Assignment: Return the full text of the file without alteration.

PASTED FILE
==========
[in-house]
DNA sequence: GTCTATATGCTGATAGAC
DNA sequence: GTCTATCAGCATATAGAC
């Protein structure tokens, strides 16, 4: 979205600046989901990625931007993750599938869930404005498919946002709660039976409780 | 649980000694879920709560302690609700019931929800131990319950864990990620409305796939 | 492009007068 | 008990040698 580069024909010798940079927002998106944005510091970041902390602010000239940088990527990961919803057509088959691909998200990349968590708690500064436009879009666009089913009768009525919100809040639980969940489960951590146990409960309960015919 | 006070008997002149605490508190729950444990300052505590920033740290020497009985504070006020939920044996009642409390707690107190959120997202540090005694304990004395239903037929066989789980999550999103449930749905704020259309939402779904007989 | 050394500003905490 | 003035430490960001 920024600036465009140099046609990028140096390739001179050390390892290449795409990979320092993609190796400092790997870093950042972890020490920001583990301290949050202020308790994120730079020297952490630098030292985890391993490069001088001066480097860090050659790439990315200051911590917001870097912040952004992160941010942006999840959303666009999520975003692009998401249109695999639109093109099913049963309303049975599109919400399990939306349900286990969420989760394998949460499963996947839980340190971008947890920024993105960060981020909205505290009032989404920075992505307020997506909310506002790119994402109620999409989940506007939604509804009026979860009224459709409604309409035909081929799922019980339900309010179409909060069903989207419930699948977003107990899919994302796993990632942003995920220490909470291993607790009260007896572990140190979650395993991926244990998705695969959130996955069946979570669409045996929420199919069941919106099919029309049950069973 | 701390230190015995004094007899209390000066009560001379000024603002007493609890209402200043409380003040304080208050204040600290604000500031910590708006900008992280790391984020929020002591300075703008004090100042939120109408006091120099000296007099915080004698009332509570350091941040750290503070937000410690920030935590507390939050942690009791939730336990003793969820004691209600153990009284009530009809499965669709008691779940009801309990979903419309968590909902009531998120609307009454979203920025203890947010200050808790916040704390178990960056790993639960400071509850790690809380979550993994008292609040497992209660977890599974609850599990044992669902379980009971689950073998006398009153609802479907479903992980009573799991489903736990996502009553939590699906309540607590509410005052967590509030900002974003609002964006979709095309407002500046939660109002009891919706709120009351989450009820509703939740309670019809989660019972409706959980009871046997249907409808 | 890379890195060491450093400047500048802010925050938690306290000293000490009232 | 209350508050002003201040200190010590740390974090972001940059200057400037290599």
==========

[in-house]
DNA sequence: GTCTATATGCTGATAGAC
DNA sequence: GTCTATCAGCATATAGAC
């Protein structure tokens, strides 16, 4: 979205600046989901990625931007993750599938869930404005498919946002709660039976409780 | 649980000694879920709560302690609700019931929800131990319950864990990620409305796939 | 492009007068 | 008990040698 580069024909010798940079927002998106944005510091970041902390602010000239940088990527990961919803057509088959691909998200990349968590708690500064436009879009666009089913009768009525919100809040639980969940489960951590146990409960309960015919 | 006070008997002149605490508190729950444990300052505590920033740290020497009985504070006020939920044996009642409390707690107190959120997202540090005694304990004395239903037929066989789980999550999103449930749905704020259309939402779904007989 | 050394500003905490 | 003035430490960001 920024600036465009140099046609990028140096390739001179050390390892290449795409990979320092993609190796400092790997870093950042972890020490920001583990301290949050202020308790994120730079020297952490630098030292985890391993490069001088001066480097860090050659790439990315200051911590917001870097912040952004992160941010942006999840959303666009999520975003692009998401249109695999639109093109099913049963309303049975599109919400399990939306349900286990969420989760394998949460499963996947839980340190971008947890920024993105960060981020909205505290009032989404920075992505307020997506909310506002790119994402109620999409989940506007939604509804009026979860009224459709409604309409035909081929799922019980339900309010179409909060069903989207419930699948977003107990899919994302796993990632942003995920220490909470291993607790009260007896572990140190979650395993991926244990998705695969959130996955069946979570669409045996929420199919069941919106099919029309049950069973 | 701390230190015995004094007899209390000066009560001379000024603002007493609890209402200043409380003040304080208050204040600290604000500031910590708006900008992280790391984020929020002591300075703008004090100042939120109408006091120099000296007099915080004698009332509570350091941040750290503070937000410690920030935590507390939050942690009791939730336990003793969820004691209600153990009284009530009809499965669709008691779940009801309990979903419309968590909902009531998120609307009454979203920025203890947010200050808790916040704390178990960056790993639960400071509850790690809380979550993994008292609040497992209660977890599974609850599990044992669902379980009971689950073998006398009153609802479907479903992980009573799991489903736990996502009553939590699906309540607590509410005052967590509030900002974003609002964006979709095309407002500046939660109002009891919706709120009351989450009820509703939740309670019809989660019972409706959980009871046997249907409808 | 890379890195060491450093400047500048802010925050938690306290000293000490009232 | 209350508050002003201040200190010590740390974090972001940059200057400037290599």